The Senate this week launched a bipartisan review of the investigation into whether the administration manipulated intelligence prior to invading Iraq in 2003 after Democrats used a rare procedural move that temporarily closed the Senate.
By PBS NewsHour
After weeks of delay and debate, the House and Senate adopted a bill this week that would dramatically overhaul the U.S. intelligence community, including creating a national intelligence director and counterterrorism center.
Reacting to recommendations from the panel that investigated the 9/11 terrorist attacks, President Bush issued executive orders Friday increasing the CIA director's power and creating a new national counter-terrorism center.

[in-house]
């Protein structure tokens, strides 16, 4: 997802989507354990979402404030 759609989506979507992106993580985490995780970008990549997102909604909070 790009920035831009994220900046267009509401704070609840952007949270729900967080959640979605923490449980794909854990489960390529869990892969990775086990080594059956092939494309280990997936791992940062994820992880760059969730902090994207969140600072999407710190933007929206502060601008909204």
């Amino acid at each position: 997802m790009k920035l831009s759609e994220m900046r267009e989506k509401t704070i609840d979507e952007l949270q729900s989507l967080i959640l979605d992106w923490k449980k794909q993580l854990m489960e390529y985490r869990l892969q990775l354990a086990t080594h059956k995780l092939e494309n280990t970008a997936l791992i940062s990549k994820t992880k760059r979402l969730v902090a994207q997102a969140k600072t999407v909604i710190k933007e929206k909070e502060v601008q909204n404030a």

A British inquiry reported Wednesday that the country's prewar intelligence on Iraq had "serious flaws" and was partially based on "unreliable" sources, but the report found no evidence of "deliberate distortion" on the part of the Blair government.
President Bush announced Monday that he would establish an independent bipartisan commission to examine American intelligence operations, including possible errors in prewar assessments of Iraqi weapons programs.
U.S. intelligence agencies provided "a modest, but relatively steady stream" of intelligence information that terrorist attacks inside the country were a possibility, a congressional investigator told lawmakers Wednesday.
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